In an era where studios relentlessly plunder the tombs of movies past, looking for the next successful remake or reboot, few revivals have caused as much trepidation and/or excitement as the upcoming Blade Runner sequel. The 1982 film, which followed ex-cop Rick Deckard hunting runaway replicants (machines that look and act human), is considered by many as the pinnacle of sci-fi and neo-noir filmmaking. Though some might consider it sacrilege to make a sequel to such a singular film, some big names behind the project — including Harrison Ford and Ridley Scott himself as producer and story developer — have made this one of the most anticipated sequels in the genre.
An official title for the film, Blade Runner 2049, was announced by Warner Bros. and Alcon Entertainment in a press release on October 6, 2016. The film is ostensibly set thirty years after the original. Although details are scant right now, there is a lot we can gather from what we know so far.
Who’s in charge here?
Blade Runner fans worried that the upcoming sequel is the brainchild of studio executives hungry for a reboot, do not fret. As mentioned above, director of the first Blade Runner Ridley Scott is producing the new film. Scott has been exploring the idea of more Blade Runner projects for a while now, too. In 2009, he and his brother, fellow director Tony Scott, announced a web series called Purefold, set before the film.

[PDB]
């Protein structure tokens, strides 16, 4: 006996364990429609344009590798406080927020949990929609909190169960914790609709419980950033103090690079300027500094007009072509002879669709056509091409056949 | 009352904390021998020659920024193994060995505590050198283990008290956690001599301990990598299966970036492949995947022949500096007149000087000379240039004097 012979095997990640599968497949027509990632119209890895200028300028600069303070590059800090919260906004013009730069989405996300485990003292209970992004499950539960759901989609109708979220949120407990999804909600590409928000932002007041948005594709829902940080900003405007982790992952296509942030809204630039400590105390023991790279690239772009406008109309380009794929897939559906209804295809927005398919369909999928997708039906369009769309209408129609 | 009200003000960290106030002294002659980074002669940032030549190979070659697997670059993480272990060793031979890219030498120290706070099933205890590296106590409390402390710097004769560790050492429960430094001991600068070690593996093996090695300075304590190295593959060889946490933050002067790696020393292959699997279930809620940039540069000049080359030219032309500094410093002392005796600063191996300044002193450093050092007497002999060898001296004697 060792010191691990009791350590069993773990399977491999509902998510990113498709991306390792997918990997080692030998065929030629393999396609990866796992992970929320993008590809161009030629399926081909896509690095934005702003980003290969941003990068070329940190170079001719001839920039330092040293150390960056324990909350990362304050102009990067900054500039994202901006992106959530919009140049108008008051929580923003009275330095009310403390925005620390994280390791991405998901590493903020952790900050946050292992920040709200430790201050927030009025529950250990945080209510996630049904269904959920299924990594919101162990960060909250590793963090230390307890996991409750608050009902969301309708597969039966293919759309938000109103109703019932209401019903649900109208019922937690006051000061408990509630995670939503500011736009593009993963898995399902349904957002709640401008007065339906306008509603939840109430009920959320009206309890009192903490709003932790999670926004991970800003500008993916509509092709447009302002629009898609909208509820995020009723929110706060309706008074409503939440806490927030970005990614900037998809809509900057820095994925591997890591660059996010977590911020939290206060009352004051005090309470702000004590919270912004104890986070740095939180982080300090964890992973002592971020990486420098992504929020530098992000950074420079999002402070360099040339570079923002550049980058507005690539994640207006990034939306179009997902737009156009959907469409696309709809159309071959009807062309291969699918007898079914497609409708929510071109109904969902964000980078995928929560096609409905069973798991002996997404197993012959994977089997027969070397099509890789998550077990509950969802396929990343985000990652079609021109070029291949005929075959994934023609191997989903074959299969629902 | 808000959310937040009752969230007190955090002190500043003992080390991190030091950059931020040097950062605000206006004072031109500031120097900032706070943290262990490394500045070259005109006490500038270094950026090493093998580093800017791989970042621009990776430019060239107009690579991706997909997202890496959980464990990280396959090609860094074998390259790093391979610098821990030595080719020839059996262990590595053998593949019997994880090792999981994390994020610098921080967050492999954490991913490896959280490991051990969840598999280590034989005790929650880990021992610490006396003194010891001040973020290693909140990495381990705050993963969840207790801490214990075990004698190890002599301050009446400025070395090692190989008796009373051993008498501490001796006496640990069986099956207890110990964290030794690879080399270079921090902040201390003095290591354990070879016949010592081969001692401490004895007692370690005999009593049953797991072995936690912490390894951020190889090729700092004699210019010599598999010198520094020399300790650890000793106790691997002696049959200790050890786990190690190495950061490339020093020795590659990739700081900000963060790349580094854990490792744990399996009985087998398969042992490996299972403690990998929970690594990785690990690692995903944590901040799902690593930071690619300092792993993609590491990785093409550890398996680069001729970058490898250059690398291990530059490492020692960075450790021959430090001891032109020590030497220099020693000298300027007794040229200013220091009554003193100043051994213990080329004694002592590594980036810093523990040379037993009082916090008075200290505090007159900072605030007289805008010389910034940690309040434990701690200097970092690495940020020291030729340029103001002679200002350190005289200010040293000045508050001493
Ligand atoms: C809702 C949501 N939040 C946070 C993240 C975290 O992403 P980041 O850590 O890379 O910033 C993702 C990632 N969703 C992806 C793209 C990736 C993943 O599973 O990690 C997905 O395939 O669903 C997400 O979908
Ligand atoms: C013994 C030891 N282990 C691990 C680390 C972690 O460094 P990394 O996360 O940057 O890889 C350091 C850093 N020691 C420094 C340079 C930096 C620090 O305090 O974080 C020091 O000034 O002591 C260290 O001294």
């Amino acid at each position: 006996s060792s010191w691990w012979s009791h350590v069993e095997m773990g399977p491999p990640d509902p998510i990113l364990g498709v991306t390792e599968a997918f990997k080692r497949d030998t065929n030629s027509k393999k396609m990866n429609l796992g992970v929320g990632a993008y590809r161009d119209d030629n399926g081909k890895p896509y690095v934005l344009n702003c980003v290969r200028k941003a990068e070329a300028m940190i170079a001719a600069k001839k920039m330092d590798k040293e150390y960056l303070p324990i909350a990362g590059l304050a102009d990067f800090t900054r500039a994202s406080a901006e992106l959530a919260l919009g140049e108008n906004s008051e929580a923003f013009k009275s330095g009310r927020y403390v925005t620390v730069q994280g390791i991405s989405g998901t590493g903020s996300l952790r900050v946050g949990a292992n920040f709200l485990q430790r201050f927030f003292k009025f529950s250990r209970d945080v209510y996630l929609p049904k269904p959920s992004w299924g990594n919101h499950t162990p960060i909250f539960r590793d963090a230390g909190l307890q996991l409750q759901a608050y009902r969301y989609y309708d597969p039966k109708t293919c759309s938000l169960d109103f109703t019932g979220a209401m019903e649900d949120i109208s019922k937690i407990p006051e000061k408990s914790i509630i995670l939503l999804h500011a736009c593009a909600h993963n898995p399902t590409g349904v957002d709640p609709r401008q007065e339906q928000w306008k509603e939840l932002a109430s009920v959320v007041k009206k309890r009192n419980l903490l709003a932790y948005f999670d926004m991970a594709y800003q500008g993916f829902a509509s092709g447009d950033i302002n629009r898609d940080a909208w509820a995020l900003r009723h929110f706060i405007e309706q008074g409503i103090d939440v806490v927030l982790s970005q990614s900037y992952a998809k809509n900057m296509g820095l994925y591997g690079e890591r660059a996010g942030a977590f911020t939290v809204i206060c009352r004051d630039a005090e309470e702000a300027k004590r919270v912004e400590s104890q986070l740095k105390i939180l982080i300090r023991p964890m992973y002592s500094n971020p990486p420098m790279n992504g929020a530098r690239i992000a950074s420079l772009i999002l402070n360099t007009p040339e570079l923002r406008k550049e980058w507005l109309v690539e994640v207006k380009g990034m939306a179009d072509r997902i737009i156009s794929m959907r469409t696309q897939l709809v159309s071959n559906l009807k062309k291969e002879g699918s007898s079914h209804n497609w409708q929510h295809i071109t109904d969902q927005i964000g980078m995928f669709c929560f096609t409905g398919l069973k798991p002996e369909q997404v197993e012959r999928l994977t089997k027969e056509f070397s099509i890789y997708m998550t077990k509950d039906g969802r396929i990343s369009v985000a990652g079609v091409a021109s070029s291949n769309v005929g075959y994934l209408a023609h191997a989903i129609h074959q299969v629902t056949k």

The project eventually fell through, but Ridley’s interest in the franchise remained, and he eventually committed to producing and directing a full-length Blade Runner film in 2011. In time, Scott relinquished his role as director, though he remains involved in the project. Scott also brought back Hampton Fancher, who wrote the screenplay for the first film.
Taking Scott’s place at the helm is red-hot French-Canadian director Denis Villeneueve, whose star has been rising dramatically as of late. Among his recent works are Prisoners (2013) and Sicario (2015), both critically acclaimed films that demonstrated Villeneuve’s formal expertise and a desire to explore more complex ideas than the typical thriller. He seems a perfect choice to oversee the sequel to Blade Runner, a film that took time to explore the ethical implications of its protagonist’s mission.
Villeneuve has confirmed that he does not have final cut of the film, speaking to Variety. He does not seem perturbed about it, however, claiming that while he did not have final cut on Prisoners, it ended up being the best version of that film possible.
Joining Villeneuve is recurring collaborator Roger Deakins, who handled cinematography on Sicario and Prisoners, as well as other acclaimed films like No Country for Old Men.
Deakins is not the only collaborator that Villeneuve is brought on for 2049. Icelandic composer Jóhann Jóhannsson, who also worked on Prisoners and Sicario, will compose the score for the film. Jóhannsson’s Sicario score landed him an Oscar nod.